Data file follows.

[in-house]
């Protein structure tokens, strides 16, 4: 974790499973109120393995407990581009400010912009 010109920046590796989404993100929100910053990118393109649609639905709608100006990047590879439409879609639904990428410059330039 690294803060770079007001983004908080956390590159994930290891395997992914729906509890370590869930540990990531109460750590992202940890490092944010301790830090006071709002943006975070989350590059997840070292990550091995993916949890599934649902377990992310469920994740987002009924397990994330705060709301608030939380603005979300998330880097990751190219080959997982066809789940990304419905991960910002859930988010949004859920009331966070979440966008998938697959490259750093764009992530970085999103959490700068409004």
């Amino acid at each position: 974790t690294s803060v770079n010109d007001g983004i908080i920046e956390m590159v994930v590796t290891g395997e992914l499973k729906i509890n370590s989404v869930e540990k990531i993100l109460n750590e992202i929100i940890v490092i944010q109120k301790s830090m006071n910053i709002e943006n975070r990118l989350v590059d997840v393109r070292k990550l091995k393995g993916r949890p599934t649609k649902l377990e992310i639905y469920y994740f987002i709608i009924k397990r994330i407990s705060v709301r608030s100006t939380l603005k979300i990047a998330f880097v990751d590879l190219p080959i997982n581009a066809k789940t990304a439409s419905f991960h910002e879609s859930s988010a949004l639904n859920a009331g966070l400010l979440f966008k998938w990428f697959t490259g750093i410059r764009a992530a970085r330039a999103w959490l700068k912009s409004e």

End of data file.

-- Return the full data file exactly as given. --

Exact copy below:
[in-house]
């Protein structure tokens, strides 16, 4: 974790499973109120393995407990581009400010912009 010109920046590796989404993100929100910053990118393109649609639905709608100006990047590879439409879609639904990428410059330039 690294803060770079007001983004908080956390590159994930290891395997992914729906509890370590869930540990990531109460750590992202940890490092944010301790830090006071709002943006975070989350590059997840070292990550091995993916949890599934649902377990992310469920994740987002009924397990994330705060709301608030939380603005979300998330880097990751190219080959997982066809789940990304419905991960910002859930988010949004859920009331966070979440966008998938697959490259750093764009992530970085999103959490700068409004």
């Amino acid at each position: 974790t690294s803060v770079n010109d007001g983004i908080i920046e956390m590159v994930v590796t290891g395997e992914l499973k729906i509890n370590s989404v869930e540990k990531i993100l109460n750590e992202i929100i940890v490092i944010q109120k301790s830090m006071n910053i709002e943006n975070r990118l989350v590059d997840v393109r070292k990550l091995k393995g993916r949890p599934t649609k649902l377990e992310i639905y469920y994740f987002i709608i009924k397990r994330i407990s705060v709301r608030s100006t939380l603005k979300i990047a998330f880097v990751d590879l190219p080959i997982n581009a066809k789940t990304a439409s419905f991960h910002e879609s859930s988010a949004l639904n859920a009331g966070l400010l979440f966008k998938w990428f697959t490259g750093i410059r764009a992530a970085r330039a999103w959490l700068k912009s409004e």